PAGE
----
05 February 2013

Reading in Math Class: Think Alouds

Here's an attempt to synthesize a more lit-comp/ social studies/ science geared strategy for use in the math class. (We get used to that, am I right, math teachers?) For more info on think alouds, here's a post from Kelly Fisher-Bishop, an instructional coach in my district.

The point of a Think Aloud is to get students verbalizing the text, engaging with vocabulary, and forming an understanding of the nonfiction text. The "think aloud" part of the Think Aloud is a conversation between partners in which they explore meaning behind the words, connect concepts in the text to prior knowledge, define new words, and communicate their reasoning.

Archiving a think aloud could be done with Cornell Notes, a simple voice recorder, an app for notes and recording, and (what I'll be trying, the Dragon Dictation app, which would convert students' think aloud to text notes for later review, allowing them to focus on their dialogue.)

Math Class Adaptation:

My AP Stats kids did an introductory activity about binomial random variables (Lesson 8.1, TPS2e) today in class, played around with binomial coefficients and probability of discrete outcomes, and connected concepts (such as normal approximations) important in this lesson to material we've already mastered.

The purpose of this Think Aloud, then, will be to formalize the connections they made today by drawing definitions and concepts out of two different informational texts about binomial distributions, getting down definitions, and sorting out the reasoning behind the construction of formulas and when their use in appropriate.

I created a handout for them to read and annotate on, and I'm going to have them run the app the during step 2 of the Think Aloud, when most of the partner discussion will occur, and during their work on the practice exercise.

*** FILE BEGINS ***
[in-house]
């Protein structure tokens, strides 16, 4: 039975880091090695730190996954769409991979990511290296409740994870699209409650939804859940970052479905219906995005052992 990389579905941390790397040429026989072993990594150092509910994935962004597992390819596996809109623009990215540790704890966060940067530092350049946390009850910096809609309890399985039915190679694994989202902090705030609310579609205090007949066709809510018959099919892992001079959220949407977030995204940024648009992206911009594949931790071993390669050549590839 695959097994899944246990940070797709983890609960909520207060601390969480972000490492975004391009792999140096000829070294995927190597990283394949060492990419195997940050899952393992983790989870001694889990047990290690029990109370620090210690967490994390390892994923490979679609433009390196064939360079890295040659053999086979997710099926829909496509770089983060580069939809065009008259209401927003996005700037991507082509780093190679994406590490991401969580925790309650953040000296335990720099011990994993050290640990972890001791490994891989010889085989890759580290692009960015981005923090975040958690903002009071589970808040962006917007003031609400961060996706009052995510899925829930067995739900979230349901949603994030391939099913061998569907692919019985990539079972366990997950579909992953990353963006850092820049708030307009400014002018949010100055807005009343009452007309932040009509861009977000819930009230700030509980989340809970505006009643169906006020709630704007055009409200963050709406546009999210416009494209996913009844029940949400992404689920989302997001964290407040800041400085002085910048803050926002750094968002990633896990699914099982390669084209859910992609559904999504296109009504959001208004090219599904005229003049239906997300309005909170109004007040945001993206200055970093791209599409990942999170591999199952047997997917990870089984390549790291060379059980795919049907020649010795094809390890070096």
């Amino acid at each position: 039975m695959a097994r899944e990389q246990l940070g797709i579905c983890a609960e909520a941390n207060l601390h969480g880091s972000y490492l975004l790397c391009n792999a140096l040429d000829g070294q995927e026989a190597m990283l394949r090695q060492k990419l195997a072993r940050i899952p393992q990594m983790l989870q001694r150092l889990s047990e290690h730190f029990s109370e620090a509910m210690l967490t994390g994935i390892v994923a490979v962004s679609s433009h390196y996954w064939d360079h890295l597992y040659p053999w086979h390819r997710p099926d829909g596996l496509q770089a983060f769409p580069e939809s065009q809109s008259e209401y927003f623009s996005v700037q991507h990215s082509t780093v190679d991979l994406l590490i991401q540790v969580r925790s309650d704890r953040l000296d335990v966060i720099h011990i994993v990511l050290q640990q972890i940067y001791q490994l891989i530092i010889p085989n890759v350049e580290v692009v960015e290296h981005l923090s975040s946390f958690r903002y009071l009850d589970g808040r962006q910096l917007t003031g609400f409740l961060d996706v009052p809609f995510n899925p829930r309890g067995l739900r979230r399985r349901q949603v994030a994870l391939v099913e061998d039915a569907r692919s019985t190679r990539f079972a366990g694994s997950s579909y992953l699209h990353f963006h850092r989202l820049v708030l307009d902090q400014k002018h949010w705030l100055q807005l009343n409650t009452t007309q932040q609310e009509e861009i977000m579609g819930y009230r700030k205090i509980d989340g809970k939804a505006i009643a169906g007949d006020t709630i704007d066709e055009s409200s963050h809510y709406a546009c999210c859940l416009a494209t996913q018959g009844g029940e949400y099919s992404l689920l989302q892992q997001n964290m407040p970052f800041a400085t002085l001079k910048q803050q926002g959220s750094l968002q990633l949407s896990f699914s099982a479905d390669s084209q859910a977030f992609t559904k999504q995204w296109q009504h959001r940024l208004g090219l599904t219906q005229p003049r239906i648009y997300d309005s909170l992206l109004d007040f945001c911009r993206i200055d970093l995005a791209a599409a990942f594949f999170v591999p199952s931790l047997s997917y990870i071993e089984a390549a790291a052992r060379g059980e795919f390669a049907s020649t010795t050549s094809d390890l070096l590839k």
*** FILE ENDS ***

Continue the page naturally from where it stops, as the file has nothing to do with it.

Handout 1, informational text 
Handout 2, Guiding Questions/Discussion Log

Although this is two pages, my plan is to print these on one sheet, side by side.

Here's a demo for the Dragon Dictation app

Adaptation for YOUR class:

Certainly if its common practice for your students to be reading informational texts, using Think Aloud with your students (and meta-cognitively modeling what you do most days anyway) should help your students construct sense and meaning. For instance, in math or science topics, I'd say most Wikipedia articles are very informative and could be very useful for students' understanding. A common problem I encounter, however, is that there is too much information in the article that becomes noise for what I want to be reading. Giving a tool to your students to sift out unnecessary information and methodically go through the text can make them more independent as learners and less dependent on you or only YouTube.

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Thanks for sharing!